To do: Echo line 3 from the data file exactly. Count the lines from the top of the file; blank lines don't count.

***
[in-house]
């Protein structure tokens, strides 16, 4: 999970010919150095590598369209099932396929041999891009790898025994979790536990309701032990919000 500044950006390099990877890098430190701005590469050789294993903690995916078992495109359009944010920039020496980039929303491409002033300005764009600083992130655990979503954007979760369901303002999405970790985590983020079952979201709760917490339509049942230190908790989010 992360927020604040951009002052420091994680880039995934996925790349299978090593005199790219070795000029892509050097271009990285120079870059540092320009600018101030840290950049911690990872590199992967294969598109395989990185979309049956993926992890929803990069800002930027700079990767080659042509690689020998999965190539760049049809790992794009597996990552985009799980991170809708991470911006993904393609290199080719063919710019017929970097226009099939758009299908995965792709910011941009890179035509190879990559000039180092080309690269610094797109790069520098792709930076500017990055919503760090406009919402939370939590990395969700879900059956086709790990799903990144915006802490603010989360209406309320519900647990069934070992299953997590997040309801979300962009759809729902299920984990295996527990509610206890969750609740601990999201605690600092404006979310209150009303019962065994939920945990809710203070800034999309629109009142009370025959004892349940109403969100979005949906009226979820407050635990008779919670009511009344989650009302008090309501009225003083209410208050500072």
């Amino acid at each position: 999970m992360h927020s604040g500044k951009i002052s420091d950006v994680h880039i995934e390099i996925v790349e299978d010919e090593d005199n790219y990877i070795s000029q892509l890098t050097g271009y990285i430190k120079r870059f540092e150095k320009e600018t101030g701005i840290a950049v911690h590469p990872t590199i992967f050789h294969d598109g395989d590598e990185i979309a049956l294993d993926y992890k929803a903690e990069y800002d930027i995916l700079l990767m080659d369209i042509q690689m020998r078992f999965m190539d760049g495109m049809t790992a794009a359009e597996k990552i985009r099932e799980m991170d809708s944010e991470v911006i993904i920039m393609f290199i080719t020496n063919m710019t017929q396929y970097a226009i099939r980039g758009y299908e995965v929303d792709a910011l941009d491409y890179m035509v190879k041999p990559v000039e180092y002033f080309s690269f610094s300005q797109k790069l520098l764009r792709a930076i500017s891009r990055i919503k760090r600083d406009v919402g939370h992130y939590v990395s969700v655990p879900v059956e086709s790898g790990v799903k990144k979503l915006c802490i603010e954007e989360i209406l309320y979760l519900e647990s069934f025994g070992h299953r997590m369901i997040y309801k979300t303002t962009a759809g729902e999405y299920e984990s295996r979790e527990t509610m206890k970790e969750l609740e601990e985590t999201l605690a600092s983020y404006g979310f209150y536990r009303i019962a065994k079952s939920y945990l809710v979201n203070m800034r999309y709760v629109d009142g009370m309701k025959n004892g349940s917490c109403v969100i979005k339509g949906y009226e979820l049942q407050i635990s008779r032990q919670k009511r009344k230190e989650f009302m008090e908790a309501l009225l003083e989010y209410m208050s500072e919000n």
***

């Amino acid at each position: 999970m992360h927020s604040g500044k951009i002052s420091d950006v994680h880039i995934e390099i996925v790349e299978d010919e090593d005199n790219y990877i070795s000029q892509l890098t050097g271009y990285i430190k120079r870059f540092e150095k320009e600018t101030g701005i840290a950049v911690h590469p990872t590199i992967f050789h294969d598109g395989d590598e990185i979309a049956l294993d993926y992890k929803a903690e990069y800002d930027i995916l700079l990767m080659d369209i042509q690689m020998r078992f999965m190539d760049g495109m049809t790992a794009a359009e597996k990552i985009r099932e799980m991170d809708s944010e991470v911006i993904i920039m393609f290199i080719t020496n063919m710019t017929q396929y970097a226009i099939r980039g758009y299908e995965v929303d792709a910011l941009d491409y890179m035509v190879k041999p990559v000039e180092y002033f080309s690269f610094s300005q797109k790069l520098l764009r792709a930076i500017s891009r990055i919503k760090r600083d406009v919402g939370h992130y939590v990395s969700v655990p879900v059956e086709s790898g790990v799903k990144k979503l915006c802490i603010e954007e989360i209406l309320y979760l519900e647990s069934f025994g070992h299953r997590m369901i997040y309801k979300t303002t962009a759809g729902e999405y299920e984990s295996r979790e527990t509610m206890k970790e969750l609740e601990e985590t999201l605690a600092s983020y404006g979310f209150y536990r009303i019962a065994k079952s939920y945990l809710v979201n203070m800034r999309y709760v629109d009142g009370m309701k025959n004892g349940s917490c109403v969100i979005k339509g949906y009226e979820l049942q407050i635990s008779r032990q919670k009511r009344k230190e989650f009302m008090e908790a309501l009225l003083e989010y209410m208050s500072e919000n």